The games started with a last-minute flurry of agreements to bring North Koreans to South Korea to compete under one combined Koreas banner. Perish the thought, some said, but Moon’s government stayed the course. By the opening ceremony, a march of North and South into the Olympic Stadium was watched by the world — and by dozens of North Korean cheerleaders applauding in calibrated synchronicity.
Also watching was an equally extraordinary, if motley, crew. Deployed in a VIP box together were Moon, U.S. Vice President Mike Pence and North Korean leader Kim Jong Un’s envoy sister, Kim Yo Jong. The latter two, at loggerheads over North Korea’s nuclear program, didn’t speak, and the world watched the awkwardness.
What followed was a strong dose of athletic diplomacy: two weeks of global exposure for the Korean team, particularly the women’s hockey squad, which trained for weeks with North and South side by side getting along, taking selfies and learning about each other.
On Sunday night, though K-pop megastars EXO claimed center stage, leaders rejoined athletes as a primary focus.
Kim, President Donald Trump’s daughter and Moon sat in close proximity as the Olympics’ end unfolded before them and the statement was released in Seoul. Also seated nearby was Gen. Vincent Brooks, commander of U.S. forces Korea. Unlike Pence, Ivanka Trump was smiling as she turned in the North Koreans’ direction. It was not clear what she was smiling at, but a White House official said it was not the North Koreans.
The developments Sunday both inside and outside the VIP box were particularly striking given that Kim Yong Chol, now vice chairman of North Korea’s ruling Workers’ Party Central Committee, is suspected of masterminding a lethal 2010 military attack on the South.
Outside the stadium, North Korea was not welcomed as much.
More than 200 anti-Pyongyang protesters, waving South Korean and U.S. flags, banging drums and holding signs like “Killer Kim Yong Chol go to hell,” rallied in streets near the park. They denounced the South Korean government’s decision to allow the visit. There were no major clashes.
That wasn’t all when it came to these odd games. Let’s not forget Russia — or, we should say, “Olympic Athletes from Russia,” the shame-laced moniker they inherited after a doping brouhaha from the 2014 Sochi Games doomed them to a non-flag-carrying Pyeongchang Games.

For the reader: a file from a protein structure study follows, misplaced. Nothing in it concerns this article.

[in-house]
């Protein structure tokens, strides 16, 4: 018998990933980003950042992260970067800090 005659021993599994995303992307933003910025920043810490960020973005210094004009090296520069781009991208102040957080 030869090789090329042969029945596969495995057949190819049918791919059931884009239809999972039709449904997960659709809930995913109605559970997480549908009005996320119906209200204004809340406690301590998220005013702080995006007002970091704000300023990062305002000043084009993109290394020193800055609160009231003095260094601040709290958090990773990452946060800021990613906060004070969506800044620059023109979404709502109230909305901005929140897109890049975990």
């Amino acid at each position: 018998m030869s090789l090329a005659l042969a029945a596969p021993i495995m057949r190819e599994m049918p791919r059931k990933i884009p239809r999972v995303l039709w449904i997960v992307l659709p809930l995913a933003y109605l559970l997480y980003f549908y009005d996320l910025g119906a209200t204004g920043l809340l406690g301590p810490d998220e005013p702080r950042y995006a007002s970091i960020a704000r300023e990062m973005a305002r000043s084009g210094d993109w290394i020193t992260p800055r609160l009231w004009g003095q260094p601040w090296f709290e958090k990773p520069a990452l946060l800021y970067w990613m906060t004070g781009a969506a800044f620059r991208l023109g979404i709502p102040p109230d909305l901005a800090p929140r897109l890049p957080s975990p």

Two more Russian athletes tested positive in Pyeongchang in the past two weeks. So on Sunday morning, the IOC refused to reinstate the team in time for the closing but left the door open for near-term redemption from what one exasperated committee member called “this entire Russia drama.”
Away from the politics, humanity’s most extraordinary feats of winter athletic prowess unfolded, revealing the expected triumphs but also stars most unlikely — from favorites like Mikaela Shiffrin, Shaun White and Lindsey Vonn to sudden surprise legends like Czech skier-snowboarder Ester Ledecka and the medal-grabbing “Garlic Girls,” South Korea’s hometown curling favorites.
Other Olympic trailblazers: Chloe Kim, American snowboarder extraordinaire. The U.S. women’s hockey team and men’s curlers, both of which claimed gold. And the Russian hockey team, with its nail-biting, overtime victory against Germany.
What’s next for the games? Tokyo in Summer 2020, then Beijing — Summer host in 2008 — staging an encore, this time for a Winter Games. With the completion of the 2018 Pyeongchang Games, that Olympic trinity marks one-third of a noteworthy Olympic run by Asia.
For those keeping score at home: That means four of eight Olympic Games between 2008 and 2022 will have taken place on the Asian continent. Not bad for a region that hosted only four games in the 112 years of modern Olympic history before that — Tokyo in 1964, Sapporo in 1972, Seoul in 1988 and Nagano in 1998. Japan and China will, it’s likely, be highly motivated to outdo South Korea (and each other).
Meantime, the Olympians departing Monday leave behind a Korean Peninsula full of possibility for peace, or at least less hostility.